By Ezeakukwu Emmanuel Nsoedo (PhD)
The Nigeria government officials have been making pronouncements that Nigerian citizens will be receiving tens of millions of covid-19 vaccines to help her citizens fight off the coronavirus diseases, and possibly deaths.
In all these pronouncements, none of the officials had indicated where the vaccines would be coming from. It is established that several vaccine makers are having problems filling the quantity that some countries ordered, occasioning various threats to the rules of engagement. A typical example is the case of the European Union and the United Kingdom over the allocation of the vaccines produced by AstraZeneca, “a British multinational pharmaceutical and biopharmaceutical company”.
Any company manufacturing vaccine for countries are scrutinized thoroughly by the relevant health agencies, including the scholars in the relevant field. Even the all-powerful Pfizer took a lot of flak for not being able to meet its planned production output, which the company has cut to half.
The question is, how did the Nigerian government officials get access to the vaccines? Which company/companies that produced the vaccines? Where does the company or companies that manufacture the covid vaccine domiciled?
Nigerians should know the name of the vaccine they are about to receive so that they can do their due diligence. Even if Nigeria is an alliance with other countries, it will be nice for Nigerians to know the countries they are collaborating with or the institutions. In other words, the authority ought to be absolutely transparent in its dealings to forestall the potential to boycott the vaccines.
Nigerian authority needs to do all things necessary to counter many wide-spread, and unfounded stories about the harm covid-19 will do to people. These stories receive a lot of steam in the social media that they could pose an obstacle to fight the dreaded covid-19 through mass vaccination.
It is already established worldwide the negative impact the covid-19 protocols has had on the world economy, the health sector, therefore, Nigeria needs to buckle up and pursue the preventive measure with all tools in her arsenal.
When Russia registered sputnik V Covid-19, many of the Western countries criticized them for launching the vaccine hastily, hence, it was not sufficient time to establish proper safety measures for the potential recipients.
It must be noted that money is also in consideration when it comes to nations racing to be the first to have the vaccine in wide circulation.
As the objection was on, Russia began the mass vaccination of her citizens, and the Western nations who are desperate for vaccine put Sputnik V to a wider scrutiny. Below is the peer-reviewed study of the Sputnik V vaccine, and it is incumbent upon Nigeria to look for a vaccine that has been scrutinized properly.
Sputnik V COVID-19 vaccine candidate appears safe and effective
Denis Logunov and colleagues1 report their interim results from a phase 3 trial of the Sputnik V COVID-19 vaccine in The Lancet. The trial results show a consistent strong protective effect across all participant age groups. Also known as Gam-COVID-Vac, the vaccine uses a heterologous recombinant adenovirus approach using adenovirus 26 (Ad26) and adenovirus 5 (Ad5) as vectors for the expression of the severe acute respiratory syndrome coronavirus 2 (SARS-CoV-2) spike protein. The use of two varying serotypes, which are given 21 days apart, is intended to overcome any pre-existing adenovirus immunity in the population.2 Among the major COVID vaccines in development to date, only Gam-COVID-Vac uses this approach; others, such as the Oxford–AstraZeneca vaccine, use the same material for both doses. The earlier vaccine for Ebola virus disease, also developed at Gamaleya National Research Centre for Epidemiology and Microbiology (Moscow, Russia), was similar, with Ad5 and vesicular stomatitis virus as the carrier viruses,3 and the general principle of prime boost with two different vectors has been widely used experimentally.4The recombinant adenovirus route to protection is shared with the Oxford–AstraZeneca vaccine, which uses a chimpanzee adenovirus (ChAdOx),5 the Johnson & Johnson vaccine that uses only Ad266 whose detailed results are expected soon, and the CanSinoBIO-Beijing Institute of Biotechnology Ad5-based vaccine whose phase 3 trial began in September, 2020.7 The carrier viruses are modified and cannot initiate a productive infection; they enter cells, express the spike protein, and then stop (because they cannot continue the normal virus lifecycle), although a high-sensitivity analysis also showed that a few Ad genes were expressed, albeit at a low level.8 The vaccine-infected cells are eventually destroyed by the very immunity they are designed to elicit. Recombinant adenoviruses have been used widely as vaccine vectors because they can accommodate large genetic payloads and, although unable to replicate, they trigger the innate immunity sensors sufficiently to ensure robust immune system engagement.9 Consequently, they do not need an adjuvant and can provide immunity after just a single dose.4 Their physical robustness is thought to allow storage at temperatures around –18°C, which is feasible for many supply chains. The downside of recombinant adenovirus-based vaccines is that large doses are required, typically 1010 or 1011 particles, which makes large demands on the manufacturing and quantitation required for rollout on a global scale.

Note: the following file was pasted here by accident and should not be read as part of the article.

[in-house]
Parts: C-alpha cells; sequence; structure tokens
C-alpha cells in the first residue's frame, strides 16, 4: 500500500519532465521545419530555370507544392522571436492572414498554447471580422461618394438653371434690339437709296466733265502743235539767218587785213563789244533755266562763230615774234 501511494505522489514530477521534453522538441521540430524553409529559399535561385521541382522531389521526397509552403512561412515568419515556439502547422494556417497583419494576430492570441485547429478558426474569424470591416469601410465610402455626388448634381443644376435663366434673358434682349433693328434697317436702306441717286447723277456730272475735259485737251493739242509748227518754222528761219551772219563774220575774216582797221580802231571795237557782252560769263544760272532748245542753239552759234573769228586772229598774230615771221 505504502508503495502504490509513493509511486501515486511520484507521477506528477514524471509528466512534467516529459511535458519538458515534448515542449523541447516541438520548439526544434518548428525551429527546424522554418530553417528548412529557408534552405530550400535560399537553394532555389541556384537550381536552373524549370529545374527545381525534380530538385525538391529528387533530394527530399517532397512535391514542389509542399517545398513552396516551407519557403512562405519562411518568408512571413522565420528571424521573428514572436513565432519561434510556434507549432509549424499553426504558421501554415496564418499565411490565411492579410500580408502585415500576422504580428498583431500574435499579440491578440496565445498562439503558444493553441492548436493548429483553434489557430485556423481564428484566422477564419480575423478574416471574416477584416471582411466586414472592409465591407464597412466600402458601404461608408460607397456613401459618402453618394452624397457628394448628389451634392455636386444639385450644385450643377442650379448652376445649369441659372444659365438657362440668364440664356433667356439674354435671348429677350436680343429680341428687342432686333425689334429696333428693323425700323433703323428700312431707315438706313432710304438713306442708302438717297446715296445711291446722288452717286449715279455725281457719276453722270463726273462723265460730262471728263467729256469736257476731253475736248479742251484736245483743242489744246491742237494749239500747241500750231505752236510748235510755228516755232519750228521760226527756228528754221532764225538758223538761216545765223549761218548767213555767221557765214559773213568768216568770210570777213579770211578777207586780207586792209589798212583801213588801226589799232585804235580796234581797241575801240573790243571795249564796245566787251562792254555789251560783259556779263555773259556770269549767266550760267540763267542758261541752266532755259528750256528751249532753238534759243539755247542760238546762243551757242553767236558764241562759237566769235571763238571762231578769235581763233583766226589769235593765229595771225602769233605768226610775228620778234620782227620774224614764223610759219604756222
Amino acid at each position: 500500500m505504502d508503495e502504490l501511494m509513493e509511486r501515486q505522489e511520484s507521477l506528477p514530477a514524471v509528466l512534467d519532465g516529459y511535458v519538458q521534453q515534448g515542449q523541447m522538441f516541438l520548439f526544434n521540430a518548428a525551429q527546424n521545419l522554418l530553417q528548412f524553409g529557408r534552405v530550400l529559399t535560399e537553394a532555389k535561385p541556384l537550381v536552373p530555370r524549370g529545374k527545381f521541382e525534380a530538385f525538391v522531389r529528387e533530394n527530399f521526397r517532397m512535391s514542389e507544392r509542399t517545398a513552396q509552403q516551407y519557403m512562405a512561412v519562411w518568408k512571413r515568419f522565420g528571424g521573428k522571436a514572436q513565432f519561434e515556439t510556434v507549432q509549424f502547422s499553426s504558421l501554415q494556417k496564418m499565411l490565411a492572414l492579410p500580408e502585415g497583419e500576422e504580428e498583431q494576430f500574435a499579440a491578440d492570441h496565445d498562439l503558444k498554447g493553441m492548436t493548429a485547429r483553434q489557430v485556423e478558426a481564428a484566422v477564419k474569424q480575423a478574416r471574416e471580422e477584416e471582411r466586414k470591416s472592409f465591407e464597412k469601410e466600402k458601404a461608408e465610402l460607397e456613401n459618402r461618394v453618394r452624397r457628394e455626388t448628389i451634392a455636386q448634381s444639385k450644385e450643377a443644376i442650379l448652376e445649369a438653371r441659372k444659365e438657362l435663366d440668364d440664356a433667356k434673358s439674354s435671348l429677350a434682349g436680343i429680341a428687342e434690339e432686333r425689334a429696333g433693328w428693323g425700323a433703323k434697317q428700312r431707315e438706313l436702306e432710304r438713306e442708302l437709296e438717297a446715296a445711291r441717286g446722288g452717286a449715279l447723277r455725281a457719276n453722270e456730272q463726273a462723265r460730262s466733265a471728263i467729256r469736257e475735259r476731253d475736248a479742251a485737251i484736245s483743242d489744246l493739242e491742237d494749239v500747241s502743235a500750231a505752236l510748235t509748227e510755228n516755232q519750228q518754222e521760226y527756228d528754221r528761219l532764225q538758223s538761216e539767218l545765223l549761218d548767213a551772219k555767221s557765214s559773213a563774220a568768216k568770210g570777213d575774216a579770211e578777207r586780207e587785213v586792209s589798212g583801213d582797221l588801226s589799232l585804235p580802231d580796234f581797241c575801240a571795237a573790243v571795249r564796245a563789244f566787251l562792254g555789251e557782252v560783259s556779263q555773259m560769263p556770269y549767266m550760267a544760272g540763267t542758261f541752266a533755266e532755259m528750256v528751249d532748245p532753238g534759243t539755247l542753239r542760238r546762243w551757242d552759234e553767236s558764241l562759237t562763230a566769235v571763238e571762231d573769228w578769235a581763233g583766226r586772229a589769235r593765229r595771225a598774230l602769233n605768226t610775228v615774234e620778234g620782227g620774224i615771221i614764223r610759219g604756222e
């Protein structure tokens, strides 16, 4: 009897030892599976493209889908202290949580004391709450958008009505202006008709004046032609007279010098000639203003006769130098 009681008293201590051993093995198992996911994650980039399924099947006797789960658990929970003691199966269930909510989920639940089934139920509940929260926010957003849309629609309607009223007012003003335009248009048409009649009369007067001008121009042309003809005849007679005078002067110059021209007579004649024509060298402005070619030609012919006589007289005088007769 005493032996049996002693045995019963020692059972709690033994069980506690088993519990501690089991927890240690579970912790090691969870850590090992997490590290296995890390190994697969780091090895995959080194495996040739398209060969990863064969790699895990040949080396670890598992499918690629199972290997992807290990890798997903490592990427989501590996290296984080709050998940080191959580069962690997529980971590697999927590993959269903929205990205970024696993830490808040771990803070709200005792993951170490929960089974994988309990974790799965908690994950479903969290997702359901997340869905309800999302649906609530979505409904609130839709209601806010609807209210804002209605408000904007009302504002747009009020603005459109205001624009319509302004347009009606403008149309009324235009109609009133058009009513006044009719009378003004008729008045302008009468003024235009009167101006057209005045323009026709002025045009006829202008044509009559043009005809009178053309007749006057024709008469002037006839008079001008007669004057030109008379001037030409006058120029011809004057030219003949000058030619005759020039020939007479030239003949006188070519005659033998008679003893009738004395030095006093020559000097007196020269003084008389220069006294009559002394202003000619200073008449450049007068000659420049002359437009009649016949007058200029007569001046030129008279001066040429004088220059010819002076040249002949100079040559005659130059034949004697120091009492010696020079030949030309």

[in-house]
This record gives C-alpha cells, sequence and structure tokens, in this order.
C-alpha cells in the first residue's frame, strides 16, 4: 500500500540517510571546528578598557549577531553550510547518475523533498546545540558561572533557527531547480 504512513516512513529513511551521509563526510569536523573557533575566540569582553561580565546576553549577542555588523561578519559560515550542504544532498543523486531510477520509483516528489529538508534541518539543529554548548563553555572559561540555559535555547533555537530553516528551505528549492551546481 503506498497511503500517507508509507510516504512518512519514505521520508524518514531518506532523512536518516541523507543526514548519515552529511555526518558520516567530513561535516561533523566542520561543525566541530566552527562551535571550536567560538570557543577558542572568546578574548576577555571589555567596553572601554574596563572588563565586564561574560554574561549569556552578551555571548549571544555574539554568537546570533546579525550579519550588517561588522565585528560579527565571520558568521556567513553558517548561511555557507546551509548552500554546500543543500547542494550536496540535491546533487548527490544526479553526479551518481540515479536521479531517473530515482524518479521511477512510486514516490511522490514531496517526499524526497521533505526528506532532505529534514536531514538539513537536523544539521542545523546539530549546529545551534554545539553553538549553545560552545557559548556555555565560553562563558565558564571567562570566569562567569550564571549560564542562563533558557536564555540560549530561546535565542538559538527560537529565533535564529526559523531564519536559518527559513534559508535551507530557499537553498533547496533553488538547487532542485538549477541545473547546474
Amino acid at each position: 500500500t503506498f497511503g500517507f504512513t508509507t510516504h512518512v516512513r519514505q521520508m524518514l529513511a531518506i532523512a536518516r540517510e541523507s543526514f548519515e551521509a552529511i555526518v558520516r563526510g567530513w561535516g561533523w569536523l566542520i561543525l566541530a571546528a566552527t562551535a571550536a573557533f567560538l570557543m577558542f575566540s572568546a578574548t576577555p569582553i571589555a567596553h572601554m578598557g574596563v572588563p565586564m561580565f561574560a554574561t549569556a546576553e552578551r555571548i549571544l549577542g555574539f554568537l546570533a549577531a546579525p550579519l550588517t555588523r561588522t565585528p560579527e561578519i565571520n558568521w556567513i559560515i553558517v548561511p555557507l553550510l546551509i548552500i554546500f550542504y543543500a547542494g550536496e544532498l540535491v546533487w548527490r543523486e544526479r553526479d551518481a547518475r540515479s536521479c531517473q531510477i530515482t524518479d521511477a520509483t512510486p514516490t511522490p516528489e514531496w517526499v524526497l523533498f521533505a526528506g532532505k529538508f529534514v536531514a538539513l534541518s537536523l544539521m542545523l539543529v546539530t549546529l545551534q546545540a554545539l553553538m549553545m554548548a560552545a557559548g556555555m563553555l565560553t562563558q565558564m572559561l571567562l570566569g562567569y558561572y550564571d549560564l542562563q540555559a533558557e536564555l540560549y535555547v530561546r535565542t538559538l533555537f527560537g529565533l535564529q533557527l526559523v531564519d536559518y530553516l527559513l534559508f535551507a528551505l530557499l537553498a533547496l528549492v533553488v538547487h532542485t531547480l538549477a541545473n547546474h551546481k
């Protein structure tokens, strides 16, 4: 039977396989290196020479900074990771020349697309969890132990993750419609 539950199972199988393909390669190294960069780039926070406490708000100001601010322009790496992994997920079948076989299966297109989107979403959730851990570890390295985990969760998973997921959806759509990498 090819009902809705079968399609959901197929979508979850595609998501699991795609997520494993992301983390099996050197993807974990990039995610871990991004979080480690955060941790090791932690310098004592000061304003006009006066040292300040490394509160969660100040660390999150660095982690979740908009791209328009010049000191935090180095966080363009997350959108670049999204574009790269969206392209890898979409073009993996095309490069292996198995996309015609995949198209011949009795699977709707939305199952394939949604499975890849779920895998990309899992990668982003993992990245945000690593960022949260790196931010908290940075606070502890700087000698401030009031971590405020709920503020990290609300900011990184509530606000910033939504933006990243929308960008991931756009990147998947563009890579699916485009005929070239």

The development of the Sputnik V vaccine has been criticised for unseemly haste, corner cutting, and an absence of transparency.11 But the outcome reported here is clear and the scientific principle of vaccination is demonstrated, which means another vaccine can now join the fight to reduce the incidence of COVID-19.We declare no competing interests.